Physician, heal thyselfBMJ 2004; 329 doi: https://doi.org/10.1136/bmj.329.7464.490 (Published 26 August 2004) Cite this as: BMJ 2004;329:490
When I discovered my husband had been having an affair for the past two years, I physically felt as if I was falling through the ground with all the feelings of disbelief, horror, and despair. I then realised that all the symptoms that patients had described to me were true—the tightening of the chest when the telephone rang, the palpitations when my husband was late home, and the nausea that made me retch in the morning and lose half a stone in weight.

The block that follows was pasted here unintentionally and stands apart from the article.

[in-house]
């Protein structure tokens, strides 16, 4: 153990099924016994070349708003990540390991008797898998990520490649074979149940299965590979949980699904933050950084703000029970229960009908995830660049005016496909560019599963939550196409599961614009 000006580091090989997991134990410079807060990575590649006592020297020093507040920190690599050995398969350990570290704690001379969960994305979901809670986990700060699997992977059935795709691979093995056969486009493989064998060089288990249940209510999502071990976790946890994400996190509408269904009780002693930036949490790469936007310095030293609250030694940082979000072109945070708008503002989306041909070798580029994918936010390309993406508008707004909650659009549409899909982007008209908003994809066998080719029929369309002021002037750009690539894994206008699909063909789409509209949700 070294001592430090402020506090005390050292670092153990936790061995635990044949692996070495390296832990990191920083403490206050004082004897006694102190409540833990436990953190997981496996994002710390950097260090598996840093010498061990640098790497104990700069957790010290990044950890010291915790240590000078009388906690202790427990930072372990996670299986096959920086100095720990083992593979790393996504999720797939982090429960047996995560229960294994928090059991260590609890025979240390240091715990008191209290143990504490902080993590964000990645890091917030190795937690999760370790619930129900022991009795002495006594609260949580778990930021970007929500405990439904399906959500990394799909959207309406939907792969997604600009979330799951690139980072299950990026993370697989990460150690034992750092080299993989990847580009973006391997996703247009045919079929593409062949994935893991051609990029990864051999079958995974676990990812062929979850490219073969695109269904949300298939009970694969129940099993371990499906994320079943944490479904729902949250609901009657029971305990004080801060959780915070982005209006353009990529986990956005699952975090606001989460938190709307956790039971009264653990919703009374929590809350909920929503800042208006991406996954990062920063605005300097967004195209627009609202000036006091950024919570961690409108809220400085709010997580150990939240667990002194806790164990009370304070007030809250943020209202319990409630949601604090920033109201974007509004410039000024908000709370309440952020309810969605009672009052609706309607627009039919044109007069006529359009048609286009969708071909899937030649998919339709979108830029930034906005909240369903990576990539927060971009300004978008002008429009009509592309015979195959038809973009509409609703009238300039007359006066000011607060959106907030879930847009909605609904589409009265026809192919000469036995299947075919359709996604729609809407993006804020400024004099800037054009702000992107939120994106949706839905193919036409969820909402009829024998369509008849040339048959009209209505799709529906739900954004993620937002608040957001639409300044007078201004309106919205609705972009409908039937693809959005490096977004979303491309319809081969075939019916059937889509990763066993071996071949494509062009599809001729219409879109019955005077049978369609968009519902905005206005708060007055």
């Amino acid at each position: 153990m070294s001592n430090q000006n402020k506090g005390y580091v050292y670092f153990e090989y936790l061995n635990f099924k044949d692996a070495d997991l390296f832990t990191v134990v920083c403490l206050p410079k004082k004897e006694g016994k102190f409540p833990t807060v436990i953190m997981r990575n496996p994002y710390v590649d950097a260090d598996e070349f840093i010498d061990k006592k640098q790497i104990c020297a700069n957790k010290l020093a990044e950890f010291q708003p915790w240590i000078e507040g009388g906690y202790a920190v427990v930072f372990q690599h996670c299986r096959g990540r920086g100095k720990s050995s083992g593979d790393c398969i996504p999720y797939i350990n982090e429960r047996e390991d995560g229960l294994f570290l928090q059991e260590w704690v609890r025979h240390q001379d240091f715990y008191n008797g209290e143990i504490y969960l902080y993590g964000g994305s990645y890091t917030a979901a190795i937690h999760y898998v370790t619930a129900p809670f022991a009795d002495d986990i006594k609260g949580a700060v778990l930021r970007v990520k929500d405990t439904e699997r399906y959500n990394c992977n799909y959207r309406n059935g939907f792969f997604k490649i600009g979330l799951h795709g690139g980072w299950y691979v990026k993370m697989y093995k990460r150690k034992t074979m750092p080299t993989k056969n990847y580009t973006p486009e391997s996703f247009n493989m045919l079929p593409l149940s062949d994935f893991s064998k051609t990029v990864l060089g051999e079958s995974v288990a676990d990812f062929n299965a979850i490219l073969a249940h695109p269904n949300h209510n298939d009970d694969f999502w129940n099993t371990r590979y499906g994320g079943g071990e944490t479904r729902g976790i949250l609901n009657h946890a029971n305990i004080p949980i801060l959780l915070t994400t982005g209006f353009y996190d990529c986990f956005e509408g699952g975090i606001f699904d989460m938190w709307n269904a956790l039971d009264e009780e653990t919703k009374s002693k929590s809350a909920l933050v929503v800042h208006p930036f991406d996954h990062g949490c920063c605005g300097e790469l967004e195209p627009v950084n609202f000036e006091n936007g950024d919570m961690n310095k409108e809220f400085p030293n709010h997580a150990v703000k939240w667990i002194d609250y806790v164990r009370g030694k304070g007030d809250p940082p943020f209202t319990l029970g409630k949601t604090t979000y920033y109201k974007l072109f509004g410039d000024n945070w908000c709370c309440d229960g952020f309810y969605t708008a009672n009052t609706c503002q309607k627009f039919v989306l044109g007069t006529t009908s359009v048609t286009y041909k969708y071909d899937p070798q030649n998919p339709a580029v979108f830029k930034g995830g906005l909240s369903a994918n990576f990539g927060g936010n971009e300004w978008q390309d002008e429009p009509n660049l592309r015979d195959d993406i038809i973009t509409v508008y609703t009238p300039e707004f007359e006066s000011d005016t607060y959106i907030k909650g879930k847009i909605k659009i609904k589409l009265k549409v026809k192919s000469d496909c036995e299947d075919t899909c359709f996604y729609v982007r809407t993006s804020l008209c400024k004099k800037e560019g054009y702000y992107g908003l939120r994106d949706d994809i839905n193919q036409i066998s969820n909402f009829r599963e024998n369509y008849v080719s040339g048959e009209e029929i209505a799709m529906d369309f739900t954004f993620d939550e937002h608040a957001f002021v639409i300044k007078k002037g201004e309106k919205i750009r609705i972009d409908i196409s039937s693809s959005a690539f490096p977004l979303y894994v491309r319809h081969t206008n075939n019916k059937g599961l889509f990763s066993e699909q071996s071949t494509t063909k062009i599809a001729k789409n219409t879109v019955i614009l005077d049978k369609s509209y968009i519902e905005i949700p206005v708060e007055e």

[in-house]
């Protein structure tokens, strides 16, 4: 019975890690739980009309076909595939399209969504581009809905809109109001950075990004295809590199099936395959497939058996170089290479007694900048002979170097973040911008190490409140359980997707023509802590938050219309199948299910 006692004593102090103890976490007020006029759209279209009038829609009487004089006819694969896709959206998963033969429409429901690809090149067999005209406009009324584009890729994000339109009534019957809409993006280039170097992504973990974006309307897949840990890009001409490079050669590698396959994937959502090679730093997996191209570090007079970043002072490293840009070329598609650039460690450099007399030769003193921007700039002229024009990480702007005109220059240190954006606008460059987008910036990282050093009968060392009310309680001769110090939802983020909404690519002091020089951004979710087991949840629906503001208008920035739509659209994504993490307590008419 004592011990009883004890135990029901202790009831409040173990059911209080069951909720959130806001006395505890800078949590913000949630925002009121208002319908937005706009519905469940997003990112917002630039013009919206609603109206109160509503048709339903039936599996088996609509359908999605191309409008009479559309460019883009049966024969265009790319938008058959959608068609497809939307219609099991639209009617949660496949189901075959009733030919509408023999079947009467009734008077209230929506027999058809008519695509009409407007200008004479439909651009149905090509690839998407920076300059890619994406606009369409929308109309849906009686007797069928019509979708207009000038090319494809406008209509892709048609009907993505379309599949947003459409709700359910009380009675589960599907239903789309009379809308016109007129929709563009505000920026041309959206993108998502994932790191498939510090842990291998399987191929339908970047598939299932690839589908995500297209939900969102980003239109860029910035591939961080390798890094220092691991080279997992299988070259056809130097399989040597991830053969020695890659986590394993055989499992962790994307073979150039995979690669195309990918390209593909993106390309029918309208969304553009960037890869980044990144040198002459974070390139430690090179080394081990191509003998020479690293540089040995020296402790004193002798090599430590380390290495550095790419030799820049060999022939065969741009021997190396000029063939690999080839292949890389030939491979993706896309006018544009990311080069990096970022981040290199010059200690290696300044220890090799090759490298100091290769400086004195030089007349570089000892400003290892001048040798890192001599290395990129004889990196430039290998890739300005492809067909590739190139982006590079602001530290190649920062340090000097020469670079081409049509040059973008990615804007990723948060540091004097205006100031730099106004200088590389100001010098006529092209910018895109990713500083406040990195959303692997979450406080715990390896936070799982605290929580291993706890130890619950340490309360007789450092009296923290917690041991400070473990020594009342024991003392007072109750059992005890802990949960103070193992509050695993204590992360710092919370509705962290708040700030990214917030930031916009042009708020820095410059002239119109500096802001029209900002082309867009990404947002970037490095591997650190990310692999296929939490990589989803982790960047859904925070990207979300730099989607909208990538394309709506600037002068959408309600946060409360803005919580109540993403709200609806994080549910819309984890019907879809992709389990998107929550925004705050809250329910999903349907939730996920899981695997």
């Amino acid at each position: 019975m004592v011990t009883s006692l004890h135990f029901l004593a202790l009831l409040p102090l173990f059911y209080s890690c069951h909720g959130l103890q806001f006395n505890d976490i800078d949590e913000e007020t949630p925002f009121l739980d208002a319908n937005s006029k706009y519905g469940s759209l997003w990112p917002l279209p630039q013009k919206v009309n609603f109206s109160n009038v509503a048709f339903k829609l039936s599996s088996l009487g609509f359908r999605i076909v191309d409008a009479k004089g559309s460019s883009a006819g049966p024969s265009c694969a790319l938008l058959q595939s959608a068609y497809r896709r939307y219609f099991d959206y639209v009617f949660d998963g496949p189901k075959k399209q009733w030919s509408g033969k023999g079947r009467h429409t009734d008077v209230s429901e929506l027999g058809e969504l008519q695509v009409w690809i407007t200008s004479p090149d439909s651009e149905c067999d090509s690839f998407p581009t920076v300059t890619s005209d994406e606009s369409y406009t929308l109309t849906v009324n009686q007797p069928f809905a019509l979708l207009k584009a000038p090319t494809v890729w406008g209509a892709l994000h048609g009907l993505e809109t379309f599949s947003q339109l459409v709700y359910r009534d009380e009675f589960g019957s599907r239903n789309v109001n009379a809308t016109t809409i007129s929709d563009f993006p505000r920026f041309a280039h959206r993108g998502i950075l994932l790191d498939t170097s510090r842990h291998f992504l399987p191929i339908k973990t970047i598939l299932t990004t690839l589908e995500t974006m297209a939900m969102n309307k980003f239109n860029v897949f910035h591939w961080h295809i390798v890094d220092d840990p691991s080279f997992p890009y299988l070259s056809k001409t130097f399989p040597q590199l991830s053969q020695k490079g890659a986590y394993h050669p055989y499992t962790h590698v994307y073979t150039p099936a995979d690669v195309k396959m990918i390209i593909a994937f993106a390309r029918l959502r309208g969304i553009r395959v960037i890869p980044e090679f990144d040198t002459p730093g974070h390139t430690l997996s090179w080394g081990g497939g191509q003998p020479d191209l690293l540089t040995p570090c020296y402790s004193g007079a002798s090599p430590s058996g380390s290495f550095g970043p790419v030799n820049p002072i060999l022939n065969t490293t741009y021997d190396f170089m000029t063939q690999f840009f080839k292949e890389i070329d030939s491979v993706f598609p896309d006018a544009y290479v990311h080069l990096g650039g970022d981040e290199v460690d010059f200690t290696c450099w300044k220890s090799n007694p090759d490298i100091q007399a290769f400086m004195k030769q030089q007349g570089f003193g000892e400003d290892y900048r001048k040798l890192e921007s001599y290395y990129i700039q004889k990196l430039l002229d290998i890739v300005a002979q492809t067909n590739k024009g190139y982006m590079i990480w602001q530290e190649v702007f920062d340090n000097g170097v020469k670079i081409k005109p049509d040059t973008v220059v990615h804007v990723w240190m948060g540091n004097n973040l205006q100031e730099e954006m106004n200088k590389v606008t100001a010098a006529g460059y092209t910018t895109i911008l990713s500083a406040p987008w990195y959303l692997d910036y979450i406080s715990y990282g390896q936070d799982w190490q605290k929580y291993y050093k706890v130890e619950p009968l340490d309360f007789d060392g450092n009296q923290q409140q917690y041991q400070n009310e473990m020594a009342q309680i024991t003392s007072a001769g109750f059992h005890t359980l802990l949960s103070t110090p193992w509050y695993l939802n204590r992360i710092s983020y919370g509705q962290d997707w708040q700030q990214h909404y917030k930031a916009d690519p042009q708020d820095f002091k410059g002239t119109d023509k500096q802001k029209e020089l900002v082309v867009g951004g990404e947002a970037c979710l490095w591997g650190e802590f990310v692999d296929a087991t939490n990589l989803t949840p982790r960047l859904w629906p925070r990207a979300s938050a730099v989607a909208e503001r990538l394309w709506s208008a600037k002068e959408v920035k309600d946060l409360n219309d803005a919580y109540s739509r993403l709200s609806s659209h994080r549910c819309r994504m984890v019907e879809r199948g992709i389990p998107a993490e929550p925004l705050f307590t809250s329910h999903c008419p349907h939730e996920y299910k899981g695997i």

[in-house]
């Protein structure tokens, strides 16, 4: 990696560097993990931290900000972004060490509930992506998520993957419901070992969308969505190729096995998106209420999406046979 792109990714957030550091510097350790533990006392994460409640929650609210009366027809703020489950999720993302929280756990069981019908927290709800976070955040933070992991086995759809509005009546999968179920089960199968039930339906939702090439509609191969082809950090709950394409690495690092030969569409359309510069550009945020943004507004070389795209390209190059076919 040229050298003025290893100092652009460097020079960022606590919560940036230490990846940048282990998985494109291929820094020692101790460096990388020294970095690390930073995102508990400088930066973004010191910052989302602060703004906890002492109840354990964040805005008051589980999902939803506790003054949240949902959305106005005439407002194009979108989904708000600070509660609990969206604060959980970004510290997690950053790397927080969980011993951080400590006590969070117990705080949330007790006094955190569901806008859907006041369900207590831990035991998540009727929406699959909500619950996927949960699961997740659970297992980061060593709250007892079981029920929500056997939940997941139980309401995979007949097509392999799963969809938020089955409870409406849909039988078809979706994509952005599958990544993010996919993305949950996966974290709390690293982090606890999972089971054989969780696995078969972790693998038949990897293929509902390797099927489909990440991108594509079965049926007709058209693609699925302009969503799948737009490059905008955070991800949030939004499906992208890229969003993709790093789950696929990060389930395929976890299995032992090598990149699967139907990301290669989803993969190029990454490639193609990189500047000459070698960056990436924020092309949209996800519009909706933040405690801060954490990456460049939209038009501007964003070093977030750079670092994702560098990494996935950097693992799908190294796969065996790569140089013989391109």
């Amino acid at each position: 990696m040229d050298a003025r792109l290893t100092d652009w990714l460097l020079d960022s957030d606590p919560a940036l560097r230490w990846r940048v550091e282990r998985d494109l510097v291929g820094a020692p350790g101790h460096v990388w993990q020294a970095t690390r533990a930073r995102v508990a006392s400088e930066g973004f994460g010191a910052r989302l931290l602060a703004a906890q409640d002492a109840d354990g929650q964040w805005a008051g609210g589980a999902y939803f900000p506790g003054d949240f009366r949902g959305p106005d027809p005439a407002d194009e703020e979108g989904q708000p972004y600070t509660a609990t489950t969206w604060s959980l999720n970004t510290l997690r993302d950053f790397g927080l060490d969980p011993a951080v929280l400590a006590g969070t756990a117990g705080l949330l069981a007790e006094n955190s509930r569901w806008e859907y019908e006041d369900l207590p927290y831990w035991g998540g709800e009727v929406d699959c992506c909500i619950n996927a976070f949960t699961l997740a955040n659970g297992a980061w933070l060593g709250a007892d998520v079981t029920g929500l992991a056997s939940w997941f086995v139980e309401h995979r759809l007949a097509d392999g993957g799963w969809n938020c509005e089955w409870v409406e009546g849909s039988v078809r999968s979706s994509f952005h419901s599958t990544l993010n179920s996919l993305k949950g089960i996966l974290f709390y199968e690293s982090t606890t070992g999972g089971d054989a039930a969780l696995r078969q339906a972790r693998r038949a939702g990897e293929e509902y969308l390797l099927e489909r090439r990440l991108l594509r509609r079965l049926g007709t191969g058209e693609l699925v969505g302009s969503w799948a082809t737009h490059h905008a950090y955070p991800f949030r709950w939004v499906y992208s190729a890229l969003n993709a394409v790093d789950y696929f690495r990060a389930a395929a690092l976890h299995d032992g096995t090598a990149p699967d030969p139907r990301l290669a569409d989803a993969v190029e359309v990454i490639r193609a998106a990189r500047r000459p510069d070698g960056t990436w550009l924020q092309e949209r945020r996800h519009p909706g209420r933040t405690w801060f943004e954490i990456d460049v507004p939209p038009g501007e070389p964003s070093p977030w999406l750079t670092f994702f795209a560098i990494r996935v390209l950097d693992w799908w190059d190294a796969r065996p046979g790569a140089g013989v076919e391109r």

I felt like some kind of automaton, as I used to arrive at the surgery with no memory of the journey apart from a vague recollection of hearing Melodrama sung by Andrea Bocelli from the car CD player while tears were streaming down my face.
Suddenly, work took on a new meaning. Although my partners offered me time off, I could not bear the loneliness of the house, and, after all, “work is therapeutic.” At least, that is what I used to tell my patients in similar circumstances. As time went on, I …